From compliance to impact – leading beyond sustainability reporting

New reporting standards in the EU and at international level have become a milestone for integrating sustainability into corporate leadership. While recently published global IFRS standards are a step towards an international coordination on sustainable finance, further work needs to be done to cover corporate inside-out impact and deliver on critical thresholds. In the EU, the new Corporate Sustainability Reporting Directive already obliges large companies to progressively report on their sustainability impact.

The International Sustainability Standard Board has published its “inaugural standards” IFRS S1 and IFRS S2 that cover voluntary rules on how to communicate about “sustainability-related” risks and opportunities affecting the financial performance of companies. Within a context of a complex and non-transparent global landscape around sustainability accounting and reporting, the new standards were hoped to bring coherence to the field. The standards are explicitly aimed at making sustainability-related information “comparable, verifiable, timely and understandable” for investors and other users of financial information.

With the increased role of green investments, regulatory pressure and customer expectations, new standards can be supportive of leaders that want to step up on corporate sustainability. The standards define leadership responsibilities regarding skills, policies, role descriptions and mandates related to sustainability. Companies are required to report on the role of managers in the governance processes, as well as controls and procedures used to monitor, manage, and oversee sustainability-related risks and opportunities.

The new standards follow an investor perspective that covers how financial performance will be impacted by sustainability trends in the short- medium- to long-term. This “outside-in” perspective is called a “single materiality” approach. A one-sided materiality is not reflecting the idea of sustainable development. By contrast, the European Union has adopted the Corporate Sustainability Reporting Directive (CSRD) with an explicit science-based “double materiality” approach that includes both how a company is affected by sustainability issues like climate change and how it is affecting these trends.

The CSRD covers reporting requirements about environmental matters (in line with the EU taxonomy), social and employment matters, anti-corruption measures and diversity on company boards. The rules are expected to apply to around 50 000 companies in the EU. To be covered, companies must fulfil two out of three of the following conditions: having more than 250 employees, a turnover of over €40 million and over €20m total assets. By 1 January 2024, the rules will apply for companies already reporting in line with NFRD. By, 1 January 2025, also large companies that are not currently subject to NFRD will be required to report.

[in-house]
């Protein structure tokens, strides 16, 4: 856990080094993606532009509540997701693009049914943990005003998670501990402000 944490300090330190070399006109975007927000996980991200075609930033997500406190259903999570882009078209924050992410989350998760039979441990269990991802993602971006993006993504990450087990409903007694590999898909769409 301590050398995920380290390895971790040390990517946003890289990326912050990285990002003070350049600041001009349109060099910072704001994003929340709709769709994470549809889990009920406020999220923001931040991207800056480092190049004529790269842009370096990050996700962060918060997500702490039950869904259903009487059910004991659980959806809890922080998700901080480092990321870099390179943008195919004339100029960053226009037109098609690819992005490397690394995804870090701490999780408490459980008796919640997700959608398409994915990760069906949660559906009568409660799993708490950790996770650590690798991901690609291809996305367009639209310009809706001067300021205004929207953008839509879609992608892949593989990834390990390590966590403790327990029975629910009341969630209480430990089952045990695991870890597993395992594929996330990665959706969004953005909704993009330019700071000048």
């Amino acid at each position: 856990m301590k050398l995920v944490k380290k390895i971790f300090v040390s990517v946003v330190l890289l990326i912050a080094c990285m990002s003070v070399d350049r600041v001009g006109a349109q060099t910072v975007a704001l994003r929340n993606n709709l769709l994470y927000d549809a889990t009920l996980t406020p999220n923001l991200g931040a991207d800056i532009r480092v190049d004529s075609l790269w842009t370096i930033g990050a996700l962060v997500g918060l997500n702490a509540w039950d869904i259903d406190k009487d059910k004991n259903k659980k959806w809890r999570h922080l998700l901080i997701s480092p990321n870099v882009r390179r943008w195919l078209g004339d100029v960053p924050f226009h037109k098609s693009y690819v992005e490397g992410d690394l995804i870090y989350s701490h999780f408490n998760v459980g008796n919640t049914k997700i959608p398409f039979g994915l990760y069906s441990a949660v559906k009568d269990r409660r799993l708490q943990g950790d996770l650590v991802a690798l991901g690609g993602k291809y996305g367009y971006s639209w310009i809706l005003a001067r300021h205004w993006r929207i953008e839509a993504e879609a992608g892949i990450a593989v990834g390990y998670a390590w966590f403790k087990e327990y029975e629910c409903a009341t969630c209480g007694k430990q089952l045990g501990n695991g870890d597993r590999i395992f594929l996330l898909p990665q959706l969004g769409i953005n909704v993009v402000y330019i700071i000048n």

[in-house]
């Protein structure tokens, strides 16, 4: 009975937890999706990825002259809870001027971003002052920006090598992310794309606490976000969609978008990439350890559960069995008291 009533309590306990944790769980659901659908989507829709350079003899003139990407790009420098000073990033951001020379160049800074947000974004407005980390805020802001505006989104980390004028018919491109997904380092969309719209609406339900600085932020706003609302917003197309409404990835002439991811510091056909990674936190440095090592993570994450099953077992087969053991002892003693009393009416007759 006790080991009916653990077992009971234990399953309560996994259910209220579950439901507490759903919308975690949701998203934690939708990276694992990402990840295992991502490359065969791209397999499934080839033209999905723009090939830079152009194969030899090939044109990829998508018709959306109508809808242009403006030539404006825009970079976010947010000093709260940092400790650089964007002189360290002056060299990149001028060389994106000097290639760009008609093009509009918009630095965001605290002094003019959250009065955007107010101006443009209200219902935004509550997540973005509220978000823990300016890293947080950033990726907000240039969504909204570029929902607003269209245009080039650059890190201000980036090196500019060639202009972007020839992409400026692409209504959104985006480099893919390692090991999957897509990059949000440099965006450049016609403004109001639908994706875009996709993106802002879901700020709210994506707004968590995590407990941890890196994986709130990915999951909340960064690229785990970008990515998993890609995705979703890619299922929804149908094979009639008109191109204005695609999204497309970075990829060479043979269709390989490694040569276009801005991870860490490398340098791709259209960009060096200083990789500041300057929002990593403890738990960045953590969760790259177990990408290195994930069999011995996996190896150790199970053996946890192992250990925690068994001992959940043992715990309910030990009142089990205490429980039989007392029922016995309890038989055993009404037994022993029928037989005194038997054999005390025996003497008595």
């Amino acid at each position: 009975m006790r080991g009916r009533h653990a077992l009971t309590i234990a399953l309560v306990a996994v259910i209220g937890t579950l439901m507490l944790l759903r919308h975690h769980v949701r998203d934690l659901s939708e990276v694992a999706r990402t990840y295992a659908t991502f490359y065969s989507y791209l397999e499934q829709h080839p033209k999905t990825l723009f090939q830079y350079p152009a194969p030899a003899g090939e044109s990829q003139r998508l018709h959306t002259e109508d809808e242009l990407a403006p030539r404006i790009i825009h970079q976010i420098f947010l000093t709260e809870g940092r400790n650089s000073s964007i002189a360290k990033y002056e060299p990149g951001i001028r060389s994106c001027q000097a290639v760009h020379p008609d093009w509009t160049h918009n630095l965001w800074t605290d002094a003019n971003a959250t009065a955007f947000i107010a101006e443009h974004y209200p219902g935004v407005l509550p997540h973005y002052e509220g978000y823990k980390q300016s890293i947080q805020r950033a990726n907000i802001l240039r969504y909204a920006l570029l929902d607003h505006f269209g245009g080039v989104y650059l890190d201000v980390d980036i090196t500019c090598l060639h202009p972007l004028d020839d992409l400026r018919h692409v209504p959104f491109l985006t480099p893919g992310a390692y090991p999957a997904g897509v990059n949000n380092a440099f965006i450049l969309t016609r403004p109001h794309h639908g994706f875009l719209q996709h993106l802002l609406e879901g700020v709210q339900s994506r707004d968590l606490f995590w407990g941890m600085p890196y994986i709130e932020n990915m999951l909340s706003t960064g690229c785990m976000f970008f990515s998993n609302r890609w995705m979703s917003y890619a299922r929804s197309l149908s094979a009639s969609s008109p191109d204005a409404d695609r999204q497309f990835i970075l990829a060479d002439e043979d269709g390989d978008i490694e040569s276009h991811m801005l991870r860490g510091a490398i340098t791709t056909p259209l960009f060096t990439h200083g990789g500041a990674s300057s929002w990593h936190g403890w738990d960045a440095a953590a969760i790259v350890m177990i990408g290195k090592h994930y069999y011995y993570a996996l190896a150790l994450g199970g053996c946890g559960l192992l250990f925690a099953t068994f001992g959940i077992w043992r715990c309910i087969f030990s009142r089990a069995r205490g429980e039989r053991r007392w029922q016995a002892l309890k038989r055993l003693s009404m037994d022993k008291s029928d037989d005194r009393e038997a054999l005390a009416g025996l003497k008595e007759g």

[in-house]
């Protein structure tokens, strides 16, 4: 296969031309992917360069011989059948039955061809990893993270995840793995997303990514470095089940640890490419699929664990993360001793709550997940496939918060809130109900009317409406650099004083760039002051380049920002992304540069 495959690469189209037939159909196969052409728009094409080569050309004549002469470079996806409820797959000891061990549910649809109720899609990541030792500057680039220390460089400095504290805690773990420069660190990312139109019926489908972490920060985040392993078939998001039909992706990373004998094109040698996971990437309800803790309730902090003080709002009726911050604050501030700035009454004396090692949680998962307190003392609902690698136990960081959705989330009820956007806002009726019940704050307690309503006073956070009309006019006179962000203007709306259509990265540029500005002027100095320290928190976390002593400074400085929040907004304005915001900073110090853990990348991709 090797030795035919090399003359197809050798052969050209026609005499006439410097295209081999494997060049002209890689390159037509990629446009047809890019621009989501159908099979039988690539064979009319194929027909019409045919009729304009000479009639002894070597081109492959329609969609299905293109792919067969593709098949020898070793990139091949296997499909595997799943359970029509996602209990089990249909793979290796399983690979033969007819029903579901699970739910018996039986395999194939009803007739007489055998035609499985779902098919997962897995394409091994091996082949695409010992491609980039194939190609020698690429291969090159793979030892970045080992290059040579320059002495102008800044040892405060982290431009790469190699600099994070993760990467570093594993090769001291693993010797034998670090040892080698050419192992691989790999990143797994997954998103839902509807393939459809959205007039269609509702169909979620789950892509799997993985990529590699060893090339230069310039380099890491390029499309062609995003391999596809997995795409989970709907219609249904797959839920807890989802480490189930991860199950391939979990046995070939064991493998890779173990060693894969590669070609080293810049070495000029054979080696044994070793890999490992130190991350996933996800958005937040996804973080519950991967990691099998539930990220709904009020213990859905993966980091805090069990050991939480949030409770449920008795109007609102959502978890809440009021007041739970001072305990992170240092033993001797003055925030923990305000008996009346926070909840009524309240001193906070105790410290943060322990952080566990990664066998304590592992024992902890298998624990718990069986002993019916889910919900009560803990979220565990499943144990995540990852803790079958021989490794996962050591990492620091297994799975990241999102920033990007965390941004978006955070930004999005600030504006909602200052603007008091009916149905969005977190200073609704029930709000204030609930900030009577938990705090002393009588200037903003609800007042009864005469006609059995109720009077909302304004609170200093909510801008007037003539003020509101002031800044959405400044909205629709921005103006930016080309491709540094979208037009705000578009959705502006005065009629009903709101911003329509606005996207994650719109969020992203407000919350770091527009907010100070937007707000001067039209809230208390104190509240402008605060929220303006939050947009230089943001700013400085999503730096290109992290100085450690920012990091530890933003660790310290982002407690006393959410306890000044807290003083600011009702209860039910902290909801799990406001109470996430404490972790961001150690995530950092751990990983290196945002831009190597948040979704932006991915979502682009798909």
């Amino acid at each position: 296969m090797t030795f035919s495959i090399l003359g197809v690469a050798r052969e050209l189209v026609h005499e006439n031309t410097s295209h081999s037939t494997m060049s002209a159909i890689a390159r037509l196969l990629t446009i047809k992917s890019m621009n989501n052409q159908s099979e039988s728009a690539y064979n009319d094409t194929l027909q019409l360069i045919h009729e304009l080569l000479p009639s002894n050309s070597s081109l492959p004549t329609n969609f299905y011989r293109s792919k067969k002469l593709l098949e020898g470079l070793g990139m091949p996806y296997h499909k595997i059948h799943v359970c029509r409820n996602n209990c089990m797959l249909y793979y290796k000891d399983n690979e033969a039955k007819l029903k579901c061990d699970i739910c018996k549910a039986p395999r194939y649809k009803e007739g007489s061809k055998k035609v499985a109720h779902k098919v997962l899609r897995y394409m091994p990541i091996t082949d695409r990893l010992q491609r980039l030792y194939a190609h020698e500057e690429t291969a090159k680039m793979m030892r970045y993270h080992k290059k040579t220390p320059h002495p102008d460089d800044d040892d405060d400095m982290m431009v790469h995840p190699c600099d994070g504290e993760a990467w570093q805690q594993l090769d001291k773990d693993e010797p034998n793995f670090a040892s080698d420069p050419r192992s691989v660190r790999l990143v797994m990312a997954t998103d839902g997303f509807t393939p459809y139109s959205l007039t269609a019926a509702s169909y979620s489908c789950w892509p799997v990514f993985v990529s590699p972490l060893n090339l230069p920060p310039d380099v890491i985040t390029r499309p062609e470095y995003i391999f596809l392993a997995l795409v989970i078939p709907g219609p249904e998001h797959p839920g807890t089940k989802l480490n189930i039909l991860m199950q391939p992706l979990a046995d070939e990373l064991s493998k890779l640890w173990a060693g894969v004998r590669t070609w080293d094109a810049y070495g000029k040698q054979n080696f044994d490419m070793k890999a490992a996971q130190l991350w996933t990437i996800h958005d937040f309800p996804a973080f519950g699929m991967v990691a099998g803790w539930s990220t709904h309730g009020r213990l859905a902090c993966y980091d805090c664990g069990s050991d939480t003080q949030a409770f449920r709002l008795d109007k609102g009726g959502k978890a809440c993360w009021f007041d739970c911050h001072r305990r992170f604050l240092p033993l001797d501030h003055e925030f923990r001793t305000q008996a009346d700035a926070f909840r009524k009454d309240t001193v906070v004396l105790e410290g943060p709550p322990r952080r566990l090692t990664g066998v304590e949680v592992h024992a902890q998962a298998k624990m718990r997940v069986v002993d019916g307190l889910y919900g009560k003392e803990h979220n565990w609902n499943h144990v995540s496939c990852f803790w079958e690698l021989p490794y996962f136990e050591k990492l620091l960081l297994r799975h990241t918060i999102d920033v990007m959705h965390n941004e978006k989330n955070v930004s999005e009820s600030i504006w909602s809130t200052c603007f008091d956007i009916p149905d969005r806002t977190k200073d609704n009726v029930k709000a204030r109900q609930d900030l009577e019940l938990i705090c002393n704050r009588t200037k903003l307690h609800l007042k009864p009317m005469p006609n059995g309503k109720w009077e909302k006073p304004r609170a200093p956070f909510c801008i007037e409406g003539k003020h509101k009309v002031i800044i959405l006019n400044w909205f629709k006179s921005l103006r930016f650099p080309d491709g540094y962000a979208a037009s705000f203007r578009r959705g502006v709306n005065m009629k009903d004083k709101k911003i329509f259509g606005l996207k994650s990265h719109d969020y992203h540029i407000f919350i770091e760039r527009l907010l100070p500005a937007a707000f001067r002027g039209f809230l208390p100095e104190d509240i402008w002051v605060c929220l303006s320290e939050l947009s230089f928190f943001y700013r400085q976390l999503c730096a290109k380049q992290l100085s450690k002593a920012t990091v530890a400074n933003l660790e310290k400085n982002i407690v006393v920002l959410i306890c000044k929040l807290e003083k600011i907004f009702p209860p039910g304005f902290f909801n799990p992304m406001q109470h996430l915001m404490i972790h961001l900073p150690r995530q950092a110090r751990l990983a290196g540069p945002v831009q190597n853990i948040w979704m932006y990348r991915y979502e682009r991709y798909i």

In the discussions about sustainability reporting, some scholars have also highlighted the need to overcome the so-called “Sustainability Context Gap”. This notion refers to overcoming an incremental – rather than transformative – logic that has predominated sustainability efforts over the past two decades (i.e. performance compared to other companies or relative to unit of production instead of thresholds like the local ecological boundaries or the global 1,5°C warming target). The Global Reporting Initiative (GRI)’s Sustainability Context Principle (“triple materiality”), established in 2002, calls for assessing “the performance of the organization in the context of the limits and demands placed on economic, environmental, or social resources at a macro-level.” With the United Nations Sustainability Performance Indicators, practical guidance on how to measure, account and report on contact-based sustainability have been published against that background.

To ensure the future-fitness of organisations, CEC European Managers has been highlighting the importance of sustainable leadership as the underlooked dimension of the transition to sustainable business models and a sustainable economy. Specifically, the model incorporates impact-orientation and systems thinking to account to the context of organisations. Resilience to future challenges will require leaders able to create fertile conditions at the workplace for an organisation to thrive in its economic, social and environmental ecosystem.